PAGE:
Black History Month

Influential POC in the Food Industry

Manjula Simon

As we come to the end of Black History Month it is important to recognise influential people of colour, especially black people and in the food industry. Whether you are reading this during BHM or not I hope this will encourage you to think about the food industry and how it is seemingly dominated by white people and educate you about the different influential people of colour within the food industry.

The food industry is such a huge sector and since it is such a prevalent aspect of society it has a lot of influence, hence why the lack of diversity is a prominent issue. There are so many different types of foods from various cultures around the world, so it only makes sense for the famous people within the food industry to be all different ethnicities and nationalities. Despite the lack of recognition there are many amazing, influential people in the food industry from different ethnic background.

Lewis was a woman, in a food industry dominated by men this makes her influence that much more significant

The first person I want to acknowledge is Edna Lewis who was an African American chef and she was hugely influential for Southern cooking and food. On top of that Lewis was a woman, in a food industry dominated by men this makes her influence that much more significant.

Lewis was born in Virginia in 1916 and in her late teens she moved to Washington DC. Edna then got married and moved to New York City and it was here where she began hosting dinner parties for her friends and eventually became a cook for Café Nicholson (which was opened by her friend John Nicholson).

Lewis became very well known for her Southern inspired dishes and after working at the Café for five years she then opened her own restaurant and wrote the ‘The Edna Lewis Cookbook’ and ‘The Taste of Country Cooking’; the second of the two being extremely successful within the United States and led to her being famous for her Southern and African American inspired recipes.

Another influential chef is Ainsley Harriott, and if you’re from the United Kingdom and watching cooking shows growing up you probably will recognise his name. Harriott is of Jamaican heritage and is one of the very few well known black chefs in the UK.

Harriott trained at a technical college and then got an apprenticeship and became a chef. Throughout his career he has been on various television shows, such as ‘Good Morning with Anne and Nick’ and ‘Ready Steady Cook’ as well as hosting multiple of his own mini television series’. In addition, this year Harriott was awarded an MBE for services to broadcasting and the culinary arts which shows the huge impact he has had in the food industry.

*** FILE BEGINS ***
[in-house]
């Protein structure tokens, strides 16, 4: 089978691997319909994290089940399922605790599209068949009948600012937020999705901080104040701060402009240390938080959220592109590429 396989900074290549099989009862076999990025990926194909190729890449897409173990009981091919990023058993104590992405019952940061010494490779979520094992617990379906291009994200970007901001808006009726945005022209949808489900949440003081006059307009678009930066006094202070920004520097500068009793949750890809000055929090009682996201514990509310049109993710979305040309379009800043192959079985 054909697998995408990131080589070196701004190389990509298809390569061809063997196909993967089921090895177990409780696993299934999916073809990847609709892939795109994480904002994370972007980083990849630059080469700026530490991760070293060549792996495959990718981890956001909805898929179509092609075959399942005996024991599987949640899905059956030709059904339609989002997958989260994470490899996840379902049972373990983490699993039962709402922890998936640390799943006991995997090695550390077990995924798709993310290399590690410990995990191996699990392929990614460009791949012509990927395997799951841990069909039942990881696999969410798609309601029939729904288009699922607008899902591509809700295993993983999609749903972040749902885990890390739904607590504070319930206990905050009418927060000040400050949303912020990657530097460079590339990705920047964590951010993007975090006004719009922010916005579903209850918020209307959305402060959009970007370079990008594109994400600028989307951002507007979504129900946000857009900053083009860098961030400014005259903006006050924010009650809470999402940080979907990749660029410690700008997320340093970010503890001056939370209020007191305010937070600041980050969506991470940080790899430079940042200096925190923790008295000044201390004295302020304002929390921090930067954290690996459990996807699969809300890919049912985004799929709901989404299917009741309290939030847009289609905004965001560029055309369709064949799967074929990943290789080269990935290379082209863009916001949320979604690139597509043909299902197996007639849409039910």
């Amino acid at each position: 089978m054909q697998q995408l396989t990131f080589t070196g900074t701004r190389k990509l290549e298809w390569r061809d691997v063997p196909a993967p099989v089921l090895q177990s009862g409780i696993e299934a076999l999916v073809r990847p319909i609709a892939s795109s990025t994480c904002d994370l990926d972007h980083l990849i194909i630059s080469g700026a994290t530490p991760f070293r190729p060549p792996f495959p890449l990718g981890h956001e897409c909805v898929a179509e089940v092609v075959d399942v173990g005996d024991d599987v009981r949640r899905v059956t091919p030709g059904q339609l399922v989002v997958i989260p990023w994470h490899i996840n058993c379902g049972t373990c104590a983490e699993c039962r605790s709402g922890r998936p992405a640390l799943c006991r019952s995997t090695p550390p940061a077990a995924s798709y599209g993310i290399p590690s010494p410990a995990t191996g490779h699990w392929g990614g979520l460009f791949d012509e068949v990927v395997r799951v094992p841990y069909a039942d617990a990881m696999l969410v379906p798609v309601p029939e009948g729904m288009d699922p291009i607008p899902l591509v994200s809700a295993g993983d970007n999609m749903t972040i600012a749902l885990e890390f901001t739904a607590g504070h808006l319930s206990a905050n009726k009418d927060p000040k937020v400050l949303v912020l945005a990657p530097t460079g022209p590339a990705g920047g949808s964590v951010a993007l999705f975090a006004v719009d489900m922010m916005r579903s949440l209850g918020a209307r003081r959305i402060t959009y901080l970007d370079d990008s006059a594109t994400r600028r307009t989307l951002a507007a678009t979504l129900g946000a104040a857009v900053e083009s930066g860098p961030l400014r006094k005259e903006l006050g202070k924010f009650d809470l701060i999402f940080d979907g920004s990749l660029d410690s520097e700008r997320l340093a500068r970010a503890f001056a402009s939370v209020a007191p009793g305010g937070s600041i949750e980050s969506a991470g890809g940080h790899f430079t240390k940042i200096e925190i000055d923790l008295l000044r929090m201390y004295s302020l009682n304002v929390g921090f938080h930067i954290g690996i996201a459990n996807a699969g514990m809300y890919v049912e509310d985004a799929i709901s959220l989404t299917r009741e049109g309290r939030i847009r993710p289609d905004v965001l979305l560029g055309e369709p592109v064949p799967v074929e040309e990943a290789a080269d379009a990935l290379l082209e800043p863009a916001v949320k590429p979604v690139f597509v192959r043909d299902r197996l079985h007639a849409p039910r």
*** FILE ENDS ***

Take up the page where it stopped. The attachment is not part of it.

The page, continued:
The last influential person in the food industry I am including is Martin Yan who is a Chinese American chef and although he is well-known in the China he is not in the rest of the world unlike a lot of white chefs.

Yan was born in Guangzhou but moved to Hong Kong in his early teenage years, and this is when he began cooking. In his later teenage years he worked in his uncle’s Chinese restaurant and got a diploma as well as a degree in food science.

Yan has not only opened his own restaurant’s, but he has also taught Chinese cooking and hosted his own television show ‘Yan Can Cook’ which became very successful. Much like with the Edna Lewis and Ainsley Harriott, he has had a great effect on the food industry, particularly for Asian cuisine.

These three POC have been massively influential in the food industry and sadly they are not as widely recognised as they should be due to how dominated the sector is by white people. This industry much like many others does not have enough diversity and hopefully through things like Black History Month will encourage people to become educated and learn about the incredible achievements POC have accomplished.

Manjula Simon

Featured image courtesy of Brett Jordan via Unsplash. Image license found here.

Article image one courtesy of Richard Kaby via Flickr. Image license found here.

Article image two courtesy of Marco Verch via Flickr. Image license found here.

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